Season 1 kicked off with just seven departments of the Philippine government. Now, 13 teams of public servants take it out against each other not just in the name of sportmanship, but of care for their respective chosen beneficiaries

Indeed, the winning teams may bag the titles, but its their charitable institutions that bring home the prizes. And millions at that.

What started as over 1M in tax-free donations now sum up to nearly 10M. And these to our fellowmen who were displaced or hurt by war or typhoons, who were born with disabilities of the body or mind, who were bereaved families of their fathers or mothers who sacrificed themselves for the sake of peace.

As Season 5 ends, we will see once more apart from living examples, sweating themselves out for the good of others — on UNTV a most beautiful culmination of an idea: That despite differences in backgrounds and duties, people can come and play together for a common cause.

Certainly, the country, the world needs more innovations like this. And perhaps far more importantly, more intentions like this. 

That way, we can expect that no matter what it will grow into or how much it will develop, we can always count on it to remain the same. An idea. A really, really good realized idea.

Tuesday, December 27, 2016

Ang Dating Daan: 36 Years of Keeping Millennia-Old Conversations of Faith Alive

Subali’t kapag nalagot 
hiningang lubhang marupok 
ng katawan mong mairog, 
ang araw mo’y matatapos 
ang iiral ay ang sa Diyos 

(But when the very fragile breath 
of your beloved body is no more, 
your days will end, and God’s will begin.) 

At one time or another, we need to talk about God. 

Thankfully, it has been one of the echoing themes, advocacies of the program Ang Dating Daan or The Old Path. 

For 36 years now, it has served in the most basic, and yet, beamingly, most effective and satisfying way, it can: Answering any question about God—raw, live and founded. 

Once asked, expect its hosts Bro. Eli Soriano and Bro. Daniel Razon to respond with verses of the Bible and display them on TV, Youtube and Facebook screens for everyone’s reference and checking. Hence, the show’s tagline: “The Bible Will Answer. Ask Bro. Eli.” 

In that same spirit, they give out free copies of the Bible—a practice they have exercised since the early days of MCGI’s Bible Expositions in the 90s—of which, 8,000 were handed out in the recent anniversary celebration at the Mall of Asia Arena. 

Bro. Eli, the show’s main host, answers as transparently as anyone can. Though by reality and experience, the rest comparably don’t. 

In fact, it is this hallmark trait and character of his that sometimes get him in variance with people who are unaccustomed to hearing plain truth.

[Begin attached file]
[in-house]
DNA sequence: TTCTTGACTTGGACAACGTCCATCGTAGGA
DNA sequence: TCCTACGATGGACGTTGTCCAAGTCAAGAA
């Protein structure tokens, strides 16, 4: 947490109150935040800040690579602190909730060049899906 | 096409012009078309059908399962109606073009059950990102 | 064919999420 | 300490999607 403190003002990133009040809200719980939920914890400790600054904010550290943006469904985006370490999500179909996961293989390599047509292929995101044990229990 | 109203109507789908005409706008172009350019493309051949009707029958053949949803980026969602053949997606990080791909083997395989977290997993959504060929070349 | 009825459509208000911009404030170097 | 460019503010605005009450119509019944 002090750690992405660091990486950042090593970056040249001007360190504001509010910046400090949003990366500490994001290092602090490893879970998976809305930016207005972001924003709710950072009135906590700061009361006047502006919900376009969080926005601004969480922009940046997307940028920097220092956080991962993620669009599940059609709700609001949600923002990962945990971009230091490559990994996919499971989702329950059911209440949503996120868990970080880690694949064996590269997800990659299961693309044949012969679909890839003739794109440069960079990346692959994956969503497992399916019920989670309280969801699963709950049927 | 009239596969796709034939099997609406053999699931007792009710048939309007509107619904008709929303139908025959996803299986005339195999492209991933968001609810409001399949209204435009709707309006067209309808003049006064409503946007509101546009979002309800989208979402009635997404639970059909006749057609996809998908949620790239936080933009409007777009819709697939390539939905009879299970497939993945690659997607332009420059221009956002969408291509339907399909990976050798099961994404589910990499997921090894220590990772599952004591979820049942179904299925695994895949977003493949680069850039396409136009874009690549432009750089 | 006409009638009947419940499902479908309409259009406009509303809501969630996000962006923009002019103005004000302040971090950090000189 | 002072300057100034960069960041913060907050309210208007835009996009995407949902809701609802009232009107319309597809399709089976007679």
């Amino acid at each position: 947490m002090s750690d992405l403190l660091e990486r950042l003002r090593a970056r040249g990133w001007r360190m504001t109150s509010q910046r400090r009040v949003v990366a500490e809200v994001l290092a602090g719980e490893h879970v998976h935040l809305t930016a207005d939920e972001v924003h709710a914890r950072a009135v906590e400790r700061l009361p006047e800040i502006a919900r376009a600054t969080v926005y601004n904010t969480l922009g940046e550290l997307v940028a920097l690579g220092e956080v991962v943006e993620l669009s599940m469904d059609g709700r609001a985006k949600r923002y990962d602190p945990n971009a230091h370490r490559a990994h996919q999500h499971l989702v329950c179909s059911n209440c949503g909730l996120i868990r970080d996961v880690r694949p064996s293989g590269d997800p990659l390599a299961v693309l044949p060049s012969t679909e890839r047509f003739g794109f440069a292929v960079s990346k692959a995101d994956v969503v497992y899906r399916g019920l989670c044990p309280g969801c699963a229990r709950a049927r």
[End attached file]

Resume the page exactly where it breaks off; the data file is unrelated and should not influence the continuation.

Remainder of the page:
Not that Bro. Eli is blunt or insensitive. Often, when a question begs him to present documented facts about religion, he would preface it by hoping that the inquirer would not get offended. Because he will lay down what needs to be laid down. 

Truth is not something he is known to sacrifice a comma of, even if someone did feel strongly against it.  

Enter the Ang Dating Daan Debates. 

Mirroring the no holds-barred exchange of reasoning from the time of the early Greeks to that of Stephen against the Jews, Bro. Soriano has a long list of debates with pastors of various denominations. 

A more awakening form of exposition, ADD's Debates let people see whether a belief or practice will stand under Gospel truth or break down. And even, how religious teachers lack knowledge of their own group’s dogmas and teachings, and sadly, much less of God's words. 

Reality is, the very reason why anyone alive today knows and believes in Jesus is because information about Him while He was on this earth, about His Apostles, and their works and words was written more than 2,000 years ago. The Old Path is merely keeping the conversation alive; albeit, with the help and mercy of God.
For 36 years and more, that is something truly worth thanking Him for.

Sunday, May 11, 2014

Nang Isang Hapon Sa Aking Buhay

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Nang isang hapon sa aking buhay
Sa pagkahimbing, nagising na tunay
Kaluluwang dati’y sa layaw ay patay
Sa katwira’y bumangon, nagkaro’n ng saysay

Ito’y nagsimula nang isang hapon din
Nang ako’y ayain sa isang panuorin
Upang tignan, usisain, kilatisin
Isang mangangaral na bago sa paningin

Nang ang telebisyon ay sadyang binuksan
Iba’t-ibang mangangaral aming tinunghayan
Sa kaisipang makinig, sila ay subukan
Nguni’t ‘di nagtagal, iba’y dagling nilisan

‘Pagka’t ano ngang buti aming mapapala
Kung sarili’t-sariling turo lang ang pangaral nila
‘Di ba’t madaming tao na ang nagsalita
Aanhin namin kung ‘di Dios ang nagwika

Kaya’t talapihitan ng telebisyon muli naming ipinihit
At sa mangangaral na yao’y nagpasimulang makinig
Dangan nga lamang dahil sa aking pagkagalit
Dumoon sa isang sulok, humiga at pumikit

Sapagka’t siya’y tila naging dahilan ng aming pagtatalo
Ng tungkol sa relihiyon ng aking mahal na tito
At minsan isang hapon, sa kadugo’y nagalit na totoo
Dahil sa pangaral niyang turong Bibiliko

Gayon man sa hapong yaon, aking piniling makinig
Sa salita ng aking ina isinantabi ang aking galit